On the subject of class in “western Buddhism”
Here’s something I’ve been thinking about: class divisions in western Buddhism. Even when retreats are made affordable, those with bills and student loans can’t take off big chunks of time.
Consequently, those becoming teachers are those who can afford to do that, and consequently I’ve noticed that their dharma talks reflect their class status. I rarely hear talks that mention not knowing how you’re going to make the rent, or assuming that you’ll spend the rest of your life under student loans. I’m not griping, just pondering.
Thank you, and in reply … I can concur though I may not have a particularly satisfactory answer. I’m not going to lie, I actually have a big problem with the commercialization of the Dharma. It’s an unfortunate consequence of a Buddhist model that does not have monasticism (and certainly not generosity) at its core.
Though my focus was ostensibly the lack of parity when it comes to gender among teachers and guides in Buddhism, I spoke about the broader challenges to living a contemplative life in some detail, and believe it begins to address some of your concerns and may be of interest to you. (While you’re over there, you might also like -isms and the need to belong.)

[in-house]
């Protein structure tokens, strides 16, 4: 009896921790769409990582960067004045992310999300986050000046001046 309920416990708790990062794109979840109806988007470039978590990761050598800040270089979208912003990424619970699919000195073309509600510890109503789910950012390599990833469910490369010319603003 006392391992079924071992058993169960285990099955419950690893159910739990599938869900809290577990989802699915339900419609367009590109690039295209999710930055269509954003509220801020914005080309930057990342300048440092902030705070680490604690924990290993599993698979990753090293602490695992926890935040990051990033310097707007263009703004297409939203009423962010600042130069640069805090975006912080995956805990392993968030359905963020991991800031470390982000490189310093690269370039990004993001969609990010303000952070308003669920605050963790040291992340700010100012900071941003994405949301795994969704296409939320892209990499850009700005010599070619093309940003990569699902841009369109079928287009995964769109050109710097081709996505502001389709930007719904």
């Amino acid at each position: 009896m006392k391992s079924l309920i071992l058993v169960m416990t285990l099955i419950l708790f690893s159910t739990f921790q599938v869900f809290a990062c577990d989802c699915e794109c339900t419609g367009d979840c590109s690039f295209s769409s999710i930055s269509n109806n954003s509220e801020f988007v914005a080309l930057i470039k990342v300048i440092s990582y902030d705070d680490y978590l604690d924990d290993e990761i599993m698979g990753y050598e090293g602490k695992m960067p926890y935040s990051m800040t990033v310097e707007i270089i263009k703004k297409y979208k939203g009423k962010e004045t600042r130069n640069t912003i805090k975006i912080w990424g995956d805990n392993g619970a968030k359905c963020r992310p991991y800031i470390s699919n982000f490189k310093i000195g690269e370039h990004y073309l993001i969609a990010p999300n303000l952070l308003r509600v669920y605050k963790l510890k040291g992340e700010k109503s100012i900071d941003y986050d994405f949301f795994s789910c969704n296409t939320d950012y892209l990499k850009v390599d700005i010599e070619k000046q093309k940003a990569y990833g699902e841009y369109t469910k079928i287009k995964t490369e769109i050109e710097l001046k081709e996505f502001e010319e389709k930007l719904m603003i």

Thanissaro Bhikkhu in No Strings Attached: The Buddha’s Culture of Generosity criticizes the teachings-for-pay model that is so predominant here in the US and says:
[T]he best way to repay a teacher is to take the Dhamma to heart and to practice it in a way that fulfills his or her compassionate purpose in teaching it.
How many teachers actually embody this wish, when offering the Dharma? And how many students have this intention in their practice and live it?
I agree with you that Buddhism in the West will continue to mirror the inequities of the larger society as long as we continue to offer the teachings in a way that caters to a particular demographic and that makes intensive practice cost prohibitive to most people. So what’s the solution?